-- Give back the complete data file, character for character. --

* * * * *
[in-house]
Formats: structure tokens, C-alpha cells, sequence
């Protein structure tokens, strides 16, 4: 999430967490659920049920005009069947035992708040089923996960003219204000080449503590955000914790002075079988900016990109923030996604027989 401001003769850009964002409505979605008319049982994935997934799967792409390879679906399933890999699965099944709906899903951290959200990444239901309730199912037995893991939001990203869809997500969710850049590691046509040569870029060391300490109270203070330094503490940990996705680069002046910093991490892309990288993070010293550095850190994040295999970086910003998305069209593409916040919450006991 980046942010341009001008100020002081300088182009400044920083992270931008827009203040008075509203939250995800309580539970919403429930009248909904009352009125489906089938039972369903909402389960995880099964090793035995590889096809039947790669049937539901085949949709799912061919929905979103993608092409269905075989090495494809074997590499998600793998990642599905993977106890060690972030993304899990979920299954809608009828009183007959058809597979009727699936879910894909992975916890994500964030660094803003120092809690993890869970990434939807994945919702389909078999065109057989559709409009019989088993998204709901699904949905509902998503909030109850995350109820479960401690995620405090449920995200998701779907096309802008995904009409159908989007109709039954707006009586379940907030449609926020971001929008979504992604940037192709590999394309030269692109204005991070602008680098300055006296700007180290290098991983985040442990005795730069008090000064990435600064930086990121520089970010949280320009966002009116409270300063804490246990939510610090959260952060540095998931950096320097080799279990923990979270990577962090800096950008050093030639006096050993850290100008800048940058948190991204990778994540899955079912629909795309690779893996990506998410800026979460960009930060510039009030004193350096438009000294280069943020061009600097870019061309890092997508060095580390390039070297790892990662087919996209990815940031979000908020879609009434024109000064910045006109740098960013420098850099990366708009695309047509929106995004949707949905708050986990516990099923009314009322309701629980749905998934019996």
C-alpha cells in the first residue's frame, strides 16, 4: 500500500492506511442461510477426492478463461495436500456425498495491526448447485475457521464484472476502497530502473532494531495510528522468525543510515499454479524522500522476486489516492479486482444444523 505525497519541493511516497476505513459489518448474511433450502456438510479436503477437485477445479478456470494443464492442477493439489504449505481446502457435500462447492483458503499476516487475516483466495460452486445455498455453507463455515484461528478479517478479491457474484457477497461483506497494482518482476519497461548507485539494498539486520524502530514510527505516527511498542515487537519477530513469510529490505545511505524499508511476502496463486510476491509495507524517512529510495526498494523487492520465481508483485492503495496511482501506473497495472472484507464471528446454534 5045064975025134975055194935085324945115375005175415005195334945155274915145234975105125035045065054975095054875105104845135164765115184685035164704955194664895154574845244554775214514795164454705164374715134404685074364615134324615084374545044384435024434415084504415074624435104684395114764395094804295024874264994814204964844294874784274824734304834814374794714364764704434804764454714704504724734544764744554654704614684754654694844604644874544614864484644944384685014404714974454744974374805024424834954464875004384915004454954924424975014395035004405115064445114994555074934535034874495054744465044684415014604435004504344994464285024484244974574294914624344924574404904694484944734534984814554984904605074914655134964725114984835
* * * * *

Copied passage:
[in-house]
Formats: structure tokens, C-alpha cells, sequence
């Protein structure tokens, strides 16, 4: 999430967490659920049920005009069947035992708040089923996960003219204000080449503590955000914790002075079988900016990109923030996604027989 401001003769850009964002409505979605008319049982994935997934799967792409390879679906399933890999699965099944709906899903951290959200990444239901309730199912037995893991939001990203869809997500969710850049590691046509040569870029060391300490109270203070330094503490940990996705680069002046910093991490892309990288993070010293550095850190994040295999970086910003998305069209593409916040919450006991 980046942010341009001008100020002081300088182009400044920083992270931008827009203040008075509203939250995800309580539970919403429930009248909904009352009125489906089938039972369903909402389960995880099964090793035995590889096809039947790669049937539901085949949709799912061919929905979103993608092409269905075989090495494809074997590499998600793998990642599905993977106890060690972030993304899990979920299954809608009828009183007959058809597979009727699936879910894909992975916890994500964030660094803003120092809690993890869970990434939807994945919702389909078999065109057989559709409009019989088993998204709901699904949905509902998503909030109850995350109820479960401690995620405090449920995200998701779907096309802008995904009409159908989007109709039954707006009586379940907030449609926020971001929008979504992604940037192709590999394309030269692109204005991070602008680098300055006296700007180290290098991983985040442990005795730069008090000064990435600064930086990121520089970010949280320009966002009116409270300063804490246990939510610090959260952060540095998931950096320097080799279990923990979270990577962090800096950008050093030639006096050993850290100008800048940058948190991204990778994540899955079912629909795309690779893996990506998410800026979460960009930060510039009030004193350096438009000294280069943020061009600097870019061309890092997508060095580390390039070297790892990662087919996209990815940031979000908020879609009434024109000064910045006109740098960013420098850099990366708009695309047509929106995004949707949905708050986990516990099923009314009322309701629980749905998934019996």
C-alpha cells in the first residue's frame, strides 16, 4: 500500500492506511442461510477426492478463461495436500456425498495491526448447485475457521464484472476502497530502473532494531495510528522468525543510515499454479524522500522476486489516492479486482444444523 505525497519541493511516497476505513459489518448474511433450502456438510479436503477437485477445479478456470494443464492442477493439489504449505481446502457435500462447492483458503499476516487475516483466495460452486445455498455453507463455515484461528478479517478479491457474484457477497461483506497494482518482476519497461548507485539494498539486520524502530514510527505516527511498542515487537519477530513469510529490505545511505524499508511476502496463486510476491509495507524517512529510495526498494523487492520465481508483485492503495496511482501506473497495472472484507464471528446454534 5045064975025134975055194935085324945115375005175415005195334945155274915145234975105125035045065054975095054875105104845135164765115184685035164704955194664895154574845244554775214514795164454705164374715134404685074364615134324615084374545044384435024434415084504415074624435104684395114764395094804295024874264994814204964844294874784274824734304834814374794714364764704434804764454714704504724734544764744554654704614684754654694844604644874544614864484644944384685014404714974454744974374805024424834954464875004384915004454954924424975014395035004405115064445114994555074934535034874495054744465044684415014604435004504344994464285024484244974574294914624344924574404904694484944734534984814554984904605074914655134964725114984835